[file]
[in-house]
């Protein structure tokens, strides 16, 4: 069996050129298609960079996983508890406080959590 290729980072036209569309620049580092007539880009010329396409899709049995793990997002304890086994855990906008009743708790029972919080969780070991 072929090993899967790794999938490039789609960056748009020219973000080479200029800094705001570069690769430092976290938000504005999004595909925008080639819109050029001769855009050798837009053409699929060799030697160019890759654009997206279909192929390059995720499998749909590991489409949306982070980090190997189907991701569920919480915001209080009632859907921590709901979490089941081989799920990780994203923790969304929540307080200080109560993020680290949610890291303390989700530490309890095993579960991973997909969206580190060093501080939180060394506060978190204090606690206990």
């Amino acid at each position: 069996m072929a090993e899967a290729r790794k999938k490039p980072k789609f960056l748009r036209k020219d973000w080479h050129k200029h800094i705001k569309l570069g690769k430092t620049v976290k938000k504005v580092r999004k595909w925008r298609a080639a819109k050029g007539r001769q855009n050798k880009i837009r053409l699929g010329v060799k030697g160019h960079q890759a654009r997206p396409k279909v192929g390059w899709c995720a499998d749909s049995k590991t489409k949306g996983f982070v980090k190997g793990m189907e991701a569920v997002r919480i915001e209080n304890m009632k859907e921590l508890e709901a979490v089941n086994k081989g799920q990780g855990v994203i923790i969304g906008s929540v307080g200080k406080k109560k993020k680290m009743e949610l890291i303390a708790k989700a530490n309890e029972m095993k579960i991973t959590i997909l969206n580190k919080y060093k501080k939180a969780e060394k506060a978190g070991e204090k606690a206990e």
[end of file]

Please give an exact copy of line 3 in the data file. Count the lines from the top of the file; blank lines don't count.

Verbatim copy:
């Amino acid at each position: 069996m072929a090993e899967a290729r790794k999938k490039p980072k789609f960056l748009r036209k020219d973000w080479h050129k200029h800094i705001k569309l570069g690769k430092t620049v976290k938000k504005v580092r999004k595909w925008r298609a080639a819109k050029g007539r001769q855009n050798k880009i837009r053409l699929g010329v060799k030697g160019h960079q890759a654009r997206p396409k279909v192929g390059w899709c995720a499998d749909s049995k590991t489409k949306g996983f982070v980090k190997g793990m189907e991701a569920v997002r919480i915001e209080n304890m009632k859907e921590l508890e709901a979490v089941n086994k081989g799920q990780g855990v994203i923790i969304g906008s929540v307080g200080k406080k109560k993020k680290m009743e949610l890291i303390a708790k989700a530490n309890e029972m095993k579960i991973t959590i997909l969206n580190k919080y060093k501080k939180a969780e060394k506060a978190g070991e204090k606690a206990e």